Actors: Michael Kelly, Kevin Spacey
Format: Multiple Formats, Box set, Closed-captioned, Color, Widescreen, NTSC
Subtitles: French, Portuguese, Spanish
Region: Region 1 U.S. and Canada only
Number of discs: 4
Rated: NR (Not Rated)
Studio: Sony Pictures Home Entertainment
DVD Release Date: July 7, 2015
Although “House of Cards” is a show about politics, the structure of the popular Netflix series often has more similarities to a gangster narrative. These crime narratives contain illegal activities which catapult the antihero to a position of fame and/or fortune, which is what we witnessed from Francis Underwood (Kevin Spacey) in the first two seasons of the show. At the end of season two Underwood had manipulated, lied, and murdered his way into becoming the President of the
. If the first two seasons resembled
the rise to the top paralleled in the gangster genre, season three is the
beginning of the inevitable fall. President Underwood may not go out in a blaze
of gunfire like Scarface or Walter White (unless assassination is in his
future), but instead becomes a victim of the very system he used to obtain
Now that Underwood has achieved his position of power, many of the show’s early elements must be dismissed as unrealistic. He no longer has the type of freedom which allowed him to carry on extramarital affairs with reporters, not to mention the deviously calculated murders. Perhaps it is this inability to connive and control that takes away Underwood’s edge, because he begins to show a great deal of weakness within the thirteen episodes of season three. Part of this seems to stem from the destabilized relationship with his wife, Claire (Robin Wright). When we join him and his equally deceitful partner at the beginning of season three, they are already amidst marital troubles and sleeping in different beds. As we have seen in the earlier seasons, Claire is as self-serving as her conniving husband, and doesn’t enjoy playing the role expected of the first lady. She wants more, which spells trouble for the end goals of President Underwood.
The other major way that Underwood loses control as president comes from the actual political process. This is where the series suddenly becomes far more interested in parallels to real-world politics than it has been in previous seasons. Underwood has big plans to save the country’s economy, but finds that it is much more difficult to accomplish when he can’t murder those who stand in his way. In a massive plan that is clearly meant to resemble Barack Obama’s health care initiative, Underwood attempts to pass a bill called America Works in order to resolve the unemployment problem. This is met with expected resistance from the opposition, as well as his own party. In a sad commentary on the real trouble with politics, any big changes are seen as secondary to the task of preparing for re-election.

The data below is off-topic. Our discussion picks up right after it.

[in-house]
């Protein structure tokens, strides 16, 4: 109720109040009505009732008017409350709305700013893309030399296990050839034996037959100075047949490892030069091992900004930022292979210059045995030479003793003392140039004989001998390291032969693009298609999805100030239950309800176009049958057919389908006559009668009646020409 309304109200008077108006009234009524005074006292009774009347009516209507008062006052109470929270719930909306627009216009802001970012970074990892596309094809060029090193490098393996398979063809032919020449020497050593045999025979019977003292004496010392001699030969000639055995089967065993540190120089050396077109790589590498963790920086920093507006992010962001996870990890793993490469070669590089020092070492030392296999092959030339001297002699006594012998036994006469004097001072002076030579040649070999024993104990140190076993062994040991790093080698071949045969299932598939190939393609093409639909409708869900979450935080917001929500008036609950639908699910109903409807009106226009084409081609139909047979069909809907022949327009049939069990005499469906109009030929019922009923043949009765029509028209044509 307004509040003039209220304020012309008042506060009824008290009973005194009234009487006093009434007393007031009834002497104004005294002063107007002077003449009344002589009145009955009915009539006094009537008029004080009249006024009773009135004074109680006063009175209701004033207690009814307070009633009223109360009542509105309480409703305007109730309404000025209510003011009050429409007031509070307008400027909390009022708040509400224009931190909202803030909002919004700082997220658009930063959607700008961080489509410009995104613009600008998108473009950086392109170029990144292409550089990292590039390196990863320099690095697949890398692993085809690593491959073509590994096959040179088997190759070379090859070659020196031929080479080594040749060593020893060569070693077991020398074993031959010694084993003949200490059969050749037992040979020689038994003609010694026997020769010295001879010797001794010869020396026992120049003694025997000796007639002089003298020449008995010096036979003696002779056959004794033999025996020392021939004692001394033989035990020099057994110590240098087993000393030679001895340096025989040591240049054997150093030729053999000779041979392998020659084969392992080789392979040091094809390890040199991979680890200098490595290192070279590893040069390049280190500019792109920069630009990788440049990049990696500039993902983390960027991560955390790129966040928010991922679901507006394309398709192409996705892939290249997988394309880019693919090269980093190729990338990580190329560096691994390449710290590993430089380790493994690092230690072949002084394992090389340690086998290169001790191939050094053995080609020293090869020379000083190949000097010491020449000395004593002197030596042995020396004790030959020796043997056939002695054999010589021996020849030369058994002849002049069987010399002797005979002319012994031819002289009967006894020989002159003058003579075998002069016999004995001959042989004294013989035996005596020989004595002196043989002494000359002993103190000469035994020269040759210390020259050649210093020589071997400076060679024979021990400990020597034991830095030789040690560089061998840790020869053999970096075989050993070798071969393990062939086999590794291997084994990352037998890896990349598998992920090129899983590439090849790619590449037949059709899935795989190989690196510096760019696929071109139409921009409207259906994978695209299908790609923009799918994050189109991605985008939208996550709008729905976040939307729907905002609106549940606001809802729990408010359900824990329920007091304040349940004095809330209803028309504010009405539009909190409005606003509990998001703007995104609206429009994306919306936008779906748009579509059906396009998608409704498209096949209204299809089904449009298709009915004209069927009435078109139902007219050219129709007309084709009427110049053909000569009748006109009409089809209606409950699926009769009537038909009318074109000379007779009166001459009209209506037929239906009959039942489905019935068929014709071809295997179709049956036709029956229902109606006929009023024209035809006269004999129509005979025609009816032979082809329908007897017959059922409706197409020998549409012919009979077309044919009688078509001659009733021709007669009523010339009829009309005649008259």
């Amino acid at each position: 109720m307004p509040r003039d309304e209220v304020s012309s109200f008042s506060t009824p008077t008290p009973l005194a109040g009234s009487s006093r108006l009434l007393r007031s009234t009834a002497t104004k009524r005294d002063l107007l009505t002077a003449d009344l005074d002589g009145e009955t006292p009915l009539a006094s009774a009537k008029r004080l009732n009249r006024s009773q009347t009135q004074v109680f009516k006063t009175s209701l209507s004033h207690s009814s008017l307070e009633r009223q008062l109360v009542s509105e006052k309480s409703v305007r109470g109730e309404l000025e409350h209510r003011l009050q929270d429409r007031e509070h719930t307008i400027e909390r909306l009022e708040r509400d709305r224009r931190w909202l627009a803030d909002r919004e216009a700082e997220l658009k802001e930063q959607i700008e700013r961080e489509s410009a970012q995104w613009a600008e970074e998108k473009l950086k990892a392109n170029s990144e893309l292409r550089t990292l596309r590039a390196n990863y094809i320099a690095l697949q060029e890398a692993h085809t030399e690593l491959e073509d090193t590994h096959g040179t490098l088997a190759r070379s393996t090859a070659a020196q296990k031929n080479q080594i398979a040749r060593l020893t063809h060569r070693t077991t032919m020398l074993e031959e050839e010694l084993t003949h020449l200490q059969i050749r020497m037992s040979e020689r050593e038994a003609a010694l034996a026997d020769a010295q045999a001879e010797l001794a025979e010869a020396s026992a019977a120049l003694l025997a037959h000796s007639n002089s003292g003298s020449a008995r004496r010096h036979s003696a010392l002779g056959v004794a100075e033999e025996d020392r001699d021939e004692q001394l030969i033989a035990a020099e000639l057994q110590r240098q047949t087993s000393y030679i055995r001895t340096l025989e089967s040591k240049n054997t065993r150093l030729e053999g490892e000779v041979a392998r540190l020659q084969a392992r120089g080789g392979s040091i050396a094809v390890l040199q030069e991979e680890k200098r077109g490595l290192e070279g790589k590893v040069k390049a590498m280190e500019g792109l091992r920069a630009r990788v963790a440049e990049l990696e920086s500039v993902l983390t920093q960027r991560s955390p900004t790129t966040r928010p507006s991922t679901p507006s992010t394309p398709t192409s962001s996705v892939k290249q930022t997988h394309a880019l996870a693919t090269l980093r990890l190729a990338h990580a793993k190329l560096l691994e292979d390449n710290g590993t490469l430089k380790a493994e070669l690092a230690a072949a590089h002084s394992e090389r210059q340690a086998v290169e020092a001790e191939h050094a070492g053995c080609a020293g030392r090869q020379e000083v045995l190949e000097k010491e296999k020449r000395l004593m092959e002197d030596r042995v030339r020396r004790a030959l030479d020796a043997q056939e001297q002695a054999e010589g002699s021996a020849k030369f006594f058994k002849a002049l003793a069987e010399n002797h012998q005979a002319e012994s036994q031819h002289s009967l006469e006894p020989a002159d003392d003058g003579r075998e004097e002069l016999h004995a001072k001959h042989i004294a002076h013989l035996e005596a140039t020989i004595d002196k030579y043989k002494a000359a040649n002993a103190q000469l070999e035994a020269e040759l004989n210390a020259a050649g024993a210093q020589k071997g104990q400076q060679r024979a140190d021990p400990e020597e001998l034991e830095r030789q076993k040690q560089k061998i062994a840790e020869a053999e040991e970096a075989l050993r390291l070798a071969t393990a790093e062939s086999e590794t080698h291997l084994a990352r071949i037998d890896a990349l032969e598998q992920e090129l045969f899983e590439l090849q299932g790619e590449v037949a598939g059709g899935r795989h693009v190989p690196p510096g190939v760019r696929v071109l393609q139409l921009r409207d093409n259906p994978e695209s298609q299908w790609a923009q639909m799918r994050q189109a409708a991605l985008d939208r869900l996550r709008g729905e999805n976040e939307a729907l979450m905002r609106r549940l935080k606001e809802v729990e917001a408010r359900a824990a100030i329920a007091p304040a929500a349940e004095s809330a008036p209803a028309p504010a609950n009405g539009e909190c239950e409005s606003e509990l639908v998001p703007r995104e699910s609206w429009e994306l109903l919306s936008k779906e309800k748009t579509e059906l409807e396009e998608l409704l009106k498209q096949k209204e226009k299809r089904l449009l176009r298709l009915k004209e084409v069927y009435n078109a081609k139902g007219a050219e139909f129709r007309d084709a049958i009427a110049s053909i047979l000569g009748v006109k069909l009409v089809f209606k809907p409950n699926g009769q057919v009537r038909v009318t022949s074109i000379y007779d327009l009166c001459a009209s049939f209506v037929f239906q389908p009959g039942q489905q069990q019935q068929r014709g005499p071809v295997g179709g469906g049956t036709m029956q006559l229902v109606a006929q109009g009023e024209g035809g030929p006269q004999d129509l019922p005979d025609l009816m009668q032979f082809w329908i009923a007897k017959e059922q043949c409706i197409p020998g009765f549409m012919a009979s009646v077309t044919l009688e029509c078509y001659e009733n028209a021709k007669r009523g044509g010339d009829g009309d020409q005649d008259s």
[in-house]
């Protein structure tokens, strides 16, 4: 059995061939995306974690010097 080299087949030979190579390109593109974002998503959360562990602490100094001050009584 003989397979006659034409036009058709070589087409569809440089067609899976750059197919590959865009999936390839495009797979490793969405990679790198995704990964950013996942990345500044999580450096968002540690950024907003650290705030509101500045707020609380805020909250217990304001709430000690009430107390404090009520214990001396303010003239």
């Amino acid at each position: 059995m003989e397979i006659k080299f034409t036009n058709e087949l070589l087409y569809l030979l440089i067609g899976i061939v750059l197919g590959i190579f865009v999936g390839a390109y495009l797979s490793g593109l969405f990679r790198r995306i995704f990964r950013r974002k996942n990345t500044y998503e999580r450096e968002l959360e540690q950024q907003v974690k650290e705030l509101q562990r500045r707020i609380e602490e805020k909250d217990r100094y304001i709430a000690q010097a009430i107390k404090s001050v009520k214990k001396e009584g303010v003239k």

At the same time that Underwood is meeting resistance at home, he must simultaneously handle sensitive international issues. The Russian leader and dictator named Viktor Petrov is meant to be loosely based on Vladmir Putin, though not so loose that the comparison is not blatantly obvious. As well as casting actor Lars Mikkelsen who shares similar facial features, season three includes a cameo from real Russian political activists/punk rock band Pussy Riot. They have a few scenes openly disparaging Petrov, though it is clearly a transparent commentary about Putin. The show still has an edge unlikely to be found on a network station, but these ripped-from-headline political subplots often resemble narratives I might have expected from “The West Wing.” The show mostly manages to keep the edge by throwing in a few random sexual encounters that rarely do much for the overall storyline.
With each season containing 13 episodes, many have theorized that the fourth season may be the last, so that there would be an episode for each card in a complete deck. This would make for a nice symmetry between the title and the number of episodes in the series, but more importantly would allow the show to end while still somewhat ahead. There are episodes and scenes within the third season which are as strong as anything in the first two seasons, but much of the show seems to be slipping further from what made it great in the first place. The fact that this is the first season David Fincher has not returned to direct an episode says a great deal about the decline of quality.
Though most fans of the show have likely already watched this season on Netflix, those without an account now have the benefit of seeing the show on home video instead. Depending on how strong the internet connection, this may be preferable to streaming anyway. Even on DVD this has always be a polished looking series, mimicking Fincher’s style from the pilot even in his season three absence. The special features include only a single behind-the-scenes featurette, though it is one more perk for encouraging fans to add these thirteen episodes to their DVD collection.
Entertainment Value: 8/10
Quality of Filmmaking: 7.5/10
Historical Significance: 7/10